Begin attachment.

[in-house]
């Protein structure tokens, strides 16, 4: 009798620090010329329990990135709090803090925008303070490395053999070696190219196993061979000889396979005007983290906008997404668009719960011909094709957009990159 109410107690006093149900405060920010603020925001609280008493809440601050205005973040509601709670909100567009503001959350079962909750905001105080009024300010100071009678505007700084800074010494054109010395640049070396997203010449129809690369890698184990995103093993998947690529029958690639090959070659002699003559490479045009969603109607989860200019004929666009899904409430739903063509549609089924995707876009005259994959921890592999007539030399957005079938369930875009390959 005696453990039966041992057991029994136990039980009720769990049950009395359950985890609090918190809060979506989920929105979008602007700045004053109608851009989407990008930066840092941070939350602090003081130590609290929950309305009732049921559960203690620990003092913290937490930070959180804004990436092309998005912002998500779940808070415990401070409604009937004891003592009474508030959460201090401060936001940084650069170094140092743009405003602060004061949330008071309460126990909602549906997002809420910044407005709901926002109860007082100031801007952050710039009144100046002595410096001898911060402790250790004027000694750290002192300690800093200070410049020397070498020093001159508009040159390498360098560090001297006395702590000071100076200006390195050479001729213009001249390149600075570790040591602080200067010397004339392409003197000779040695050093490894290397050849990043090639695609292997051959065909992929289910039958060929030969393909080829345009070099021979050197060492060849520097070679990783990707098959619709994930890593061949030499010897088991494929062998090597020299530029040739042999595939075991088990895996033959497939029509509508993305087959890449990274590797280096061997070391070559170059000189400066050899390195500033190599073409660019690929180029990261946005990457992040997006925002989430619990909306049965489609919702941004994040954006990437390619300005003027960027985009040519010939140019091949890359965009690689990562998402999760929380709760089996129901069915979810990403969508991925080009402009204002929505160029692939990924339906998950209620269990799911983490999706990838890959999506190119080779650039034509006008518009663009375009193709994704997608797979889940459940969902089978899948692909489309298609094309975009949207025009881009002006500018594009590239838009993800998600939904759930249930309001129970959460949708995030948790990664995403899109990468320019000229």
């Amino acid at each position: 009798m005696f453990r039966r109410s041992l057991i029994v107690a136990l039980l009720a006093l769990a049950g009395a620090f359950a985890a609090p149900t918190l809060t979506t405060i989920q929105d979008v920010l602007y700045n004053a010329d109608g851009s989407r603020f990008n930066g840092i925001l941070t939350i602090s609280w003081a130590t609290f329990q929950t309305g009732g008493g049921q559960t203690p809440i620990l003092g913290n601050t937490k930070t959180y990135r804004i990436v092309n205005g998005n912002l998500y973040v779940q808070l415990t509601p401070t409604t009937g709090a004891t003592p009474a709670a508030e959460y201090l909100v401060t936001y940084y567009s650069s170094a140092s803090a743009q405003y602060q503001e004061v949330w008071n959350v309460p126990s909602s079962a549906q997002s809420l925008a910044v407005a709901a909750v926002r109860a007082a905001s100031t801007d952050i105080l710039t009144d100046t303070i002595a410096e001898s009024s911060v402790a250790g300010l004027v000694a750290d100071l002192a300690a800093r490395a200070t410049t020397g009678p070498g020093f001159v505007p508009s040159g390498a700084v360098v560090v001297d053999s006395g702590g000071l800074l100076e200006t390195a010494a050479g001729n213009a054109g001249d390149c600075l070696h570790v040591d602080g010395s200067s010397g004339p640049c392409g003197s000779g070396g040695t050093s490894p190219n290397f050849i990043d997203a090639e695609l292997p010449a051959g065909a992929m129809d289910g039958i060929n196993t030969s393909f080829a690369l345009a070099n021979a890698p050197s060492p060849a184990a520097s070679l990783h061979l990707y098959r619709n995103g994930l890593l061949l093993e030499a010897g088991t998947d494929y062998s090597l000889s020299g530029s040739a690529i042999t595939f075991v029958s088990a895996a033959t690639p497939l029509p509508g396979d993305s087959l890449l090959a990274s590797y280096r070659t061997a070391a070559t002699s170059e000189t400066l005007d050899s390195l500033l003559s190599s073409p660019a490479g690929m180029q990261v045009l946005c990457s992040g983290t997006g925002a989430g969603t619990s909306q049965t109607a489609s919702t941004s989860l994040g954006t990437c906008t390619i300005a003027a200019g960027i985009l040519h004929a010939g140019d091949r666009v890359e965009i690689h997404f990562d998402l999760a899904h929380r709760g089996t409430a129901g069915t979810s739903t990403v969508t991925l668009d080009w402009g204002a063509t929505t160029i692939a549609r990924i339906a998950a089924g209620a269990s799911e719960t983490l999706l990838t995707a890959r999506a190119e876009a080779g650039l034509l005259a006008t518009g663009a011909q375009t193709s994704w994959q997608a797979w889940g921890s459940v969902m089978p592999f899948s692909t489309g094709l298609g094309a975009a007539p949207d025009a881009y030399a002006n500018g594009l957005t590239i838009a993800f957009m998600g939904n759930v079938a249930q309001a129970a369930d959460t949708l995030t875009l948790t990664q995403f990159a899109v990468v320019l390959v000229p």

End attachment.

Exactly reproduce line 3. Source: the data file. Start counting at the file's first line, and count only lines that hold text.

């Amino acid at each position: 009798m005696f453990r039966r109410s041992l057991i029994v107690a136990l039980l009720a006093l769990a049950g009395a620090f359950a985890a609090p149900t918190l809060t979506t405060i989920q929105d979008v920010l602007y700045n004053a010329d109608g851009s989407r603020f990008n930066g840092i925001l941070t939350i602090s609280w003081a130590t609290f329990q929950t309305g009732g008493g049921q559960t203690p809440i620990l003092g913290n601050t937490k930070t959180y990135r804004i990436v092309n205005g998005n912002l998500y973040v779940q808070l415990t509601p401070t409604t009937g709090a004891t003592p009474a709670a508030e959460y201090l909100v401060t936001y940084y567009s650069s170094a140092s803090a743009q405003y602060q503001e004061v949330w008071n959350v309460p126990s909602s079962a549906q997002s809420l925008a910044v407005a709901a909750v926002r109860a007082a905001s100031t801007d952050i105080l710039t009144d100046t303070i002595a410096e001898s009024s911060v402790a250790g300010l004027v000694a750290d100071l002192a300690a800093r490395a200070t410049t020397g009678p070498g020093f001159v505007p508009s040159g390498a700084v360098v560090v001297d053999s006395g702590g000071l800074l100076e200006t390195a010494a050479g001729n213009a054109g001249d390149c600075l070696h570790v040591d602080g010395s200067s010397g004339p640049c392409g003197s000779g070396g040695t050093s490894p190219n290397f050849i990043d997203a090639e695609l292997p010449a051959g065909a992929m129809d289910g039958i060929n196993t030969s393909f080829a690369l345009a070099n021979a890698p050197s060492p060849a184990a520097s070679l990783h061979l990707y098959r619709n995103g994930l890593l061949l093993e030499a010897g088991t998947d494929y062998s090597l000889s020299g530029s040739a690529i042999t595939f075991v029958s088990a895996a033959t690639p497939l029509p509508g396979d993305s087959l890449l090959a990274s590797y280096r070659t061997a070391a070559t002699s170059e000189t400066l005007d050899s390195l500033l003559s190599s073409p660019a490479g690929m180029q990261v045009l946005c990457s992040g983290t997006g925002a989430g969603t619990s909306q049965t109607a489609s919702t941004s989860l994040g954006t990437c906008t390619i300005a003027a200019g960027i985009l040519h004929a010939g140019d091949r666009v890359e965009i690689h997404f990562d998402l999760a899904h929380r709760g089996t409430a129901g069915t979810s739903t990403v969508t991925l668009d080009w402009g204002a063509t929505t160029i692939a549609r990924i339906a998950a089924g209620a269990s799911e719960t983490l999706l990838t995707a890959r999506a190119e876009a080779g650039l034509l005259a006008t518009g663009a011909q375009t193709s994704w994959q997608a797979w889940g921890s459940v969902m089978p592999f899948s692909t489309g094709l298609g094309a975009a007539p949207d025009a881009y030399a002006n500018g594009l957005t590239i838009a993800f957009m998600g939904n759930v079938a249930q309001a129970a369930d959460t949708l995030t875009l948790t990664q995403f990159a899109v990468v320019l390959v000229p």